Memorial Day – A Little History…and a Few Thoughts

As Memorial Day does for so many across this nation, it causes me to take a moment and be thankful.  A moment to say a prayer or raise a toast to those brave souls that stood and said, “I will go.”  A moment to be reflective of the great sacrifice so many have given so that I may sit here and write and share a day with loved ones and friends in a free nation. Throughout history the living have remembered the fallen by decorating graves, but our modern day holiday had its official start in this country during Continue Reading →

Ozark National Scenic Riverways Quarter | Alley Springs

New Ozark National Riverways Quarter

Source: Ozark National Scenic Riverways Quarter | U.S. Mint Representing the Ozark National Scenic Riverways, Alley Spring and Mill will be featured on a new quarter from the U.S. Mint.  What a wonderful way to commemorate a great piece of Missouri history.  I was aware Alley Springs was one of the possible choices, but the actual coin looks just great! One of my favorite places in Missouri, Alley Springs has been a destination 44 times since 1937 for annual The Brown Family Reunion.  Alley Spring & Mill  will always be a special place for many of my family members to Continue Reading →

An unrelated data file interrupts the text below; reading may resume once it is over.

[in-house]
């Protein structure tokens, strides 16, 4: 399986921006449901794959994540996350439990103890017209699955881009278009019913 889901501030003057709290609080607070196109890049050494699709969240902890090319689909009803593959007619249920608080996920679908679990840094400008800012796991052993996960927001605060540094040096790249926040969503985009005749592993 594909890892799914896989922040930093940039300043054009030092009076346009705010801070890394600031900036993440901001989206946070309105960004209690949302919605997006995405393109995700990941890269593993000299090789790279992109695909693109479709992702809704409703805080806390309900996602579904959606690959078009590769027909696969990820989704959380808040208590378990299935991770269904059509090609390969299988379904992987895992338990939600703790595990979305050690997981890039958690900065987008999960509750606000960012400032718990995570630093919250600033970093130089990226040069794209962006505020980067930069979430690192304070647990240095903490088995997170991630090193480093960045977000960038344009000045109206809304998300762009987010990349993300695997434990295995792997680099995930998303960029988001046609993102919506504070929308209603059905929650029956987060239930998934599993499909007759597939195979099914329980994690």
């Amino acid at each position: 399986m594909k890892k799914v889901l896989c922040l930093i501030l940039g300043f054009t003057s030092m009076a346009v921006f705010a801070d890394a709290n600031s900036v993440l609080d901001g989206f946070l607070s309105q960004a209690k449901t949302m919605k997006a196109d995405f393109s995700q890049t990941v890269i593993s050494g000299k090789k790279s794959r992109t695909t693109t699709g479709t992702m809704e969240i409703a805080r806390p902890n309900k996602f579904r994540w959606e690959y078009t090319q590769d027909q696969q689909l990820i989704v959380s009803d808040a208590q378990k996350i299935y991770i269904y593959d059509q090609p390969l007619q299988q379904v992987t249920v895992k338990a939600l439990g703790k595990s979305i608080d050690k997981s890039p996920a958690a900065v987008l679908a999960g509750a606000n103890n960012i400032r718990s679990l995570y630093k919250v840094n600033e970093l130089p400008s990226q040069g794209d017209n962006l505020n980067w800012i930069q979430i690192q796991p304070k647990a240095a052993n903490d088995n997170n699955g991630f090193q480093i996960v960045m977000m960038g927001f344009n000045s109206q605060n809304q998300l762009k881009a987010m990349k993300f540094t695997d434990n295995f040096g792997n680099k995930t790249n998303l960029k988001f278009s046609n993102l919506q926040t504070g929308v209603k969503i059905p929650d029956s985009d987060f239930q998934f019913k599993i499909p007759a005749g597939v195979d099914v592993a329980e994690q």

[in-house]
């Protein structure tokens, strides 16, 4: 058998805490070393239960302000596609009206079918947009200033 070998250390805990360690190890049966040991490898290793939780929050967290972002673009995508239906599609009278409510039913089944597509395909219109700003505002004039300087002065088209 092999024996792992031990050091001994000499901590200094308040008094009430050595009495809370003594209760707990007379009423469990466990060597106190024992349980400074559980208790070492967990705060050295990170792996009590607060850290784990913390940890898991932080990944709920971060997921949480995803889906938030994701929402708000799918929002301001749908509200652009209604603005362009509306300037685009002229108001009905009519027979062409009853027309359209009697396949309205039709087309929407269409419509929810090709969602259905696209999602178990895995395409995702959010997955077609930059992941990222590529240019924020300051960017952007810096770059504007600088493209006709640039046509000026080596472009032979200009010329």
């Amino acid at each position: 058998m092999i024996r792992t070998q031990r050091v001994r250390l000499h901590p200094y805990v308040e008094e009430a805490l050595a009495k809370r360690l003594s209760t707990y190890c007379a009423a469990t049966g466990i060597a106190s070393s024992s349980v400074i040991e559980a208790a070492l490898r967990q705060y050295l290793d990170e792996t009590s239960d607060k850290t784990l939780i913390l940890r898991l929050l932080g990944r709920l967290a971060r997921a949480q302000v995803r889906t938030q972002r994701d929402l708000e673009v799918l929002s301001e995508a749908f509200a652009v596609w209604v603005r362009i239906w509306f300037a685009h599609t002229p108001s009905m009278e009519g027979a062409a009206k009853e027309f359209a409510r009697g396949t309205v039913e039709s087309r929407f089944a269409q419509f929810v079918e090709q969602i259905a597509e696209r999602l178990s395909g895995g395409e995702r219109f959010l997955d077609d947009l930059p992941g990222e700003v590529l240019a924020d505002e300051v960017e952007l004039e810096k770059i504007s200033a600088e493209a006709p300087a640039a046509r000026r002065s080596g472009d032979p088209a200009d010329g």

Ozark Moonshine – Alive and Well in the Ozarks

Hillbilly and moonshine

The image of a lazy hillbilly in the shade of an old oak tree, barefoot and sippin from a corn whiskey jug, this is an image forever tied to moonshine in the Ozarks.  Long before the cartoonish image of hillbilly moonshine came along, our Scotch-Irish ancestors were just doing what they had always done, making whiskey. Corn grew well in the Ozarks and the same limestone rich water valued so highly by Kentucky’s bourbon makers, flowed in these hills also.  Corn would replace barley as the main ingredient, but the process would basically remain the same. The word “moonshine” is found in a lot Continue Reading →

Just Released – Born of the Ozarks

Born of the ozarks